The key to the game for the Celtics are the intangibles; not only must Pierce and Walker play superbly, but there must be solid bench production and continual adjustments made by the coaches. If these things fall into place and Tony Delk can counter Jason Kidd, then the Celts should take the series. But that's a bit too much to ask. He won't, and they won't, and the Nets will win it in six.

San Antonio v. Los Angeles

Rooting for the Lakers is like dating a freshman: it's fun and easy, but in the end, it leaves you feeling cheap and empty. For the last few years, picking L.A. to win the championship has almost been a forgone conclusion. If you cheer for them, you feel like all of Hollywood is cheering with you -- along with most of the NBA com-missioner's office and referee's personnel.

On the other hand, you may want to slap that cocky squint off of Kobe's face. It might be true that Bryant needs a beating almost as much as that guy who is trying to sell Indian head canes, but there's no denying that he and Shaq are one of the most unstoppable one-two punches in the history of the league.

That being said, the Spurs are not a team to be taken lightly. Tim Duncan is playing the best basketball of his career, with the ever-steady David Robinson providing essential support. Tony Parker needs to bounce back from the schooling he received from Stephon Marbury, while Steven Jackson and Manu Ginobili (where did these guys come from and why are they so good?) must continue to play solidly. I think they will, and the Spurs will capitalize on 1) injuries to Rick Fox and Devean George and 2) the season-long sub-par play of the Lakers. San Antonio should take this series in six games.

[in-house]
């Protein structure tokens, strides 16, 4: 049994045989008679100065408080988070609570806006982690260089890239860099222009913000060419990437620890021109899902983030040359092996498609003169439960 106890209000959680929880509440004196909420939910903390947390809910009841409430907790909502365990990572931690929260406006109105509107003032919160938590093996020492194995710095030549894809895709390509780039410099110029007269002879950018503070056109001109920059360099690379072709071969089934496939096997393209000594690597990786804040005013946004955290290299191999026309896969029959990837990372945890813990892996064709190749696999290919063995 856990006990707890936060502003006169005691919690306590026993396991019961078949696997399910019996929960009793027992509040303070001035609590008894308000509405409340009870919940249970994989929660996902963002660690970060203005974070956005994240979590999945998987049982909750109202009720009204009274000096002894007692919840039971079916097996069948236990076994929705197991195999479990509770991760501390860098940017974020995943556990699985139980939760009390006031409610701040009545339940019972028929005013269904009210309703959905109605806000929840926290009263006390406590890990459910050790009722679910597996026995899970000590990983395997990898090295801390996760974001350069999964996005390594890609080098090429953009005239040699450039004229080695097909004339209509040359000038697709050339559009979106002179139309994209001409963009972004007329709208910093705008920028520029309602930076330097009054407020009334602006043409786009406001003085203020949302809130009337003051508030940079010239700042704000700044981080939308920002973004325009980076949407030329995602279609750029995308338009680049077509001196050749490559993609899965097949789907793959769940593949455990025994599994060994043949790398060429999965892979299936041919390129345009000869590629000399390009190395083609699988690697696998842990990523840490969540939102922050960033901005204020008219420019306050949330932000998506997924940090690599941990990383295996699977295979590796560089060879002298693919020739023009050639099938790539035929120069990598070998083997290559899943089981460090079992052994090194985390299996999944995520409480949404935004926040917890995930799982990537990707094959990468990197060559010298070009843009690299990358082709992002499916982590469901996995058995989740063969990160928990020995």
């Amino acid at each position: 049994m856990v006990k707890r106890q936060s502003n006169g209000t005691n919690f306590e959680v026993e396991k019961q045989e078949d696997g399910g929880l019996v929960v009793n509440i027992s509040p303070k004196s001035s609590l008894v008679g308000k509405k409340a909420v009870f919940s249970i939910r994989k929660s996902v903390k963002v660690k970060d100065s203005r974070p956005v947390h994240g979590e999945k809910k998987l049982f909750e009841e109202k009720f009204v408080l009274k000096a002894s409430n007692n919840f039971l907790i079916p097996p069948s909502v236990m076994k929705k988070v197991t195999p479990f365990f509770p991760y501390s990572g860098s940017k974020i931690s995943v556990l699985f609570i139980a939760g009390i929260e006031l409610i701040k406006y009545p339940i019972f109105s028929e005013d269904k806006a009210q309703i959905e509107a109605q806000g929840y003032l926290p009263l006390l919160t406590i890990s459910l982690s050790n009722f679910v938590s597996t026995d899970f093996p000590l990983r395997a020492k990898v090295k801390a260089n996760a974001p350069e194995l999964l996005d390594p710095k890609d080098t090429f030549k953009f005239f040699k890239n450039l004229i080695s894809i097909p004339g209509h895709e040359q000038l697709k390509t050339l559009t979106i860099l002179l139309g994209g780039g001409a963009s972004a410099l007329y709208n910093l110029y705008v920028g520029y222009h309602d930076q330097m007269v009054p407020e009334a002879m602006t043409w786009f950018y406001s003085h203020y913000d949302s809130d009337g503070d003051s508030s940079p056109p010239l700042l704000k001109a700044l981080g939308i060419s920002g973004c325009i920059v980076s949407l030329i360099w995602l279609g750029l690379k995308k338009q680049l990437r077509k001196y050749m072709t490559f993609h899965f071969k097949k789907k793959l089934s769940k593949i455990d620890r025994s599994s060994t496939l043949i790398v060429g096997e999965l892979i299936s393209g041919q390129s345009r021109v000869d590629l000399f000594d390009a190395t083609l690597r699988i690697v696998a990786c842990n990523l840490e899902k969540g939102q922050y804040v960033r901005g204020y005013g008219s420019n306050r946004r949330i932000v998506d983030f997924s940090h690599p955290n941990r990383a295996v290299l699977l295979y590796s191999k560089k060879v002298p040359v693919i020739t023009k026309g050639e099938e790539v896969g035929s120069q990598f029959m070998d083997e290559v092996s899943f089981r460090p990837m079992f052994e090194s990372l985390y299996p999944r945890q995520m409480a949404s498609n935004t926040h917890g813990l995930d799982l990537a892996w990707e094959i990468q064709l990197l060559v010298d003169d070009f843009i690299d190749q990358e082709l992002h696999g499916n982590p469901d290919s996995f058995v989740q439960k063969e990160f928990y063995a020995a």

Dallas v. Sacramento

This may be the highest-scoring series of the second round. The Kings just broke the hearts of about a million Mormons by knocking Utah out of the playoffs and John Stockton out of the league.

The Mavericks toyed with the Blazers before finally beating them in an emotional seventh game. The key for Dallas seems deceptively simple: play defense, which would shut down the Kings' explosive shooting and passing while setting up their own signature transition offense.

Unfortunately for the Mavs, defense has not been their forte in quite some time. As Dallas learned in last year's playoffs, it can be frustratingly difficult to stop the unconventional scoring styles of Peja Stojakovic and Vlade Divac. Doug Christie may be one of the ugliest men in the history of professional sports, but he is also one of the scrappiest players in the league and seems to always be in the right place at the right time.

For Dallas to have a chance, Steve Nash will have to overcome the shooting funk that has plagued him recently and play all-star caliber ball against the underrated Mike Bibby. Shawn Bradley will have to do more than maintain his role as a defensive force, becoming a reliable asset on offense as well. And, of course, the post presence of Chris Webber must be negated by the shooting of Michael Finley and Dirk Nowitzki. It's going to be a tough one, but I've got to support my boys and say that the Mavericks will edge the Kings in seven.